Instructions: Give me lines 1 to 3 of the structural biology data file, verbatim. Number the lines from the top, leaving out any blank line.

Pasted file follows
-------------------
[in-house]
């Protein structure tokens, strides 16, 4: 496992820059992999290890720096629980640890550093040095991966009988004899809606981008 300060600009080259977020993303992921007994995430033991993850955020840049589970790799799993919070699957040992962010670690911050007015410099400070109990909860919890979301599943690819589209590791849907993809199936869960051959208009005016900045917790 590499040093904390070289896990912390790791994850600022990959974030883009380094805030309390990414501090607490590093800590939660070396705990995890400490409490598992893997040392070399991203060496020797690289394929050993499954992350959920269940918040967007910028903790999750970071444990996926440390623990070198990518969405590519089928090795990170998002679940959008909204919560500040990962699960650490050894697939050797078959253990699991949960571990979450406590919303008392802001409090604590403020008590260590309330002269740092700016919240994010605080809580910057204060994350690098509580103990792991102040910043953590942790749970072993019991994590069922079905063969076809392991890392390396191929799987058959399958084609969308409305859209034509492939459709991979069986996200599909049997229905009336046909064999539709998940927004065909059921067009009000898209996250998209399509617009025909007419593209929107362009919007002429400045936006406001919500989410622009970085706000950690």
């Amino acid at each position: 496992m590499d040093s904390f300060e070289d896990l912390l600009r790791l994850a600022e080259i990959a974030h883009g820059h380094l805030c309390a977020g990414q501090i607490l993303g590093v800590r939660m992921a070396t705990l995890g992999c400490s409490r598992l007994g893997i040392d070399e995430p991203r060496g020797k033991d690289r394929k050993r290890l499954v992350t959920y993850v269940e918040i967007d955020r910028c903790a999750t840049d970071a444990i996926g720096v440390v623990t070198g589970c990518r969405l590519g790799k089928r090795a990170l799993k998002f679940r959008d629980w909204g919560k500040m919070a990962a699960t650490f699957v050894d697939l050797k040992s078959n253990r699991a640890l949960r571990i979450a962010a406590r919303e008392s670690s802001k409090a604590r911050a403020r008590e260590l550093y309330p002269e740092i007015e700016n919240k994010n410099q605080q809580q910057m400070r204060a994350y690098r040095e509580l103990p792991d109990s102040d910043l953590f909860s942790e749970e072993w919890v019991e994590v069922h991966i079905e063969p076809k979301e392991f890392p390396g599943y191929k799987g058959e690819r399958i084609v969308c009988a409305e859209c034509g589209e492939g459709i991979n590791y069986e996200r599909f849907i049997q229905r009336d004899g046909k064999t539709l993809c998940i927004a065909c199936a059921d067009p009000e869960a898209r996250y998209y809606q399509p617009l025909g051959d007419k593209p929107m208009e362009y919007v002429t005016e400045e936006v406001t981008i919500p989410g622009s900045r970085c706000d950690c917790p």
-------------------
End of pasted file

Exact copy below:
[in-house]
């Protein structure tokens, strides 16, 4: 496992820059992999290890720096629980640890550093040095991966009988004899809606981008 300060600009080259977020993303992921007994995430033991993850955020840049589970790799799993919070699957040992962010670690911050007015410099400070109990909860919890979301599943690819589209590791849907993809199936869960051959208009005016900045917790 590499040093904390070289896990912390790791994850600022990959974030883009380094805030309390990414501090607490590093800590939660070396705990995890400490409490598992893997040392070399991203060496020797690289394929050993499954992350959920269940918040967007910028903790999750970071444990996926440390623990070198990518969405590519089928090795990170998002679940959008909204919560500040990962699960650490050894697939050797078959253990699991949960571990979450406590919303008392802001409090604590403020008590260590309330002269740092700016919240994010605080809580910057204060994350690098509580103990792991102040910043953590942790749970072993019991994590069922079905063969076809392991890392390396191929799987058959399958084609969308409305859209034509492939459709991979069986996200599909049997229905009336046909064999539709998940927004065909059921067009009000898209996250998209399509617009025909007419593209929107362009919007002429400045936006406001919500989410622009970085706000950690």
């Amino acid at each position: 496992m590499d040093s904390f300060e070289d896990l912390l600009r790791l994850a600022e080259i990959a974030h883009g820059h380094l805030c309390a977020g990414q501090i607490l993303g590093v800590r939660m992921a070396t705990l995890g992999c400490s409490r598992l007994g893997i040392d070399e995430p991203r060496g020797k033991d690289r394929k050993r290890l499954v992350t959920y993850v269940e918040i967007d955020r910028c903790a999750t840049d970071a444990i996926g720096v440390v623990t070198g589970c990518r969405l590519g790799k089928r090795a990170l799993k998002f679940r959008d629980w909204g919560k500040m919070a990962a699960t650490f699957v050894d697939l050797k040992s078959n253990r699991a640890l949960r571990i979450a962010a406590r919303e008392s670690s802001k409090a604590r911050a403020r008590e260590l550093y309330p002269e740092i007015e700016n919240k994010n410099q605080q809580q910057m400070r204060a994350y690098r040095e509580l103990p792991d109990s102040d910043l953590f909860s942790e749970e072993w919890v019991e994590v069922h991966i079905e063969p076809k979301e392991f890392p390396g599943y191929k799987g058959e690819r399958i084609v969308c009988a409305e859209c034509g589209e492939g459709i991979n590791y069986e996200r599909f849907i049997q229905r009336d004899g046909k064999t539709l993809c998940i927004a065909c199936a059921d067009p009000e869960a898209r996250y998209y809606q399509p617009l025909g051959d007419k593209p929107m208009e362009y919007v002429t005016e400045e936006v406001t981008i919500p989410g622009s900045r970085c706000d950690c917790p």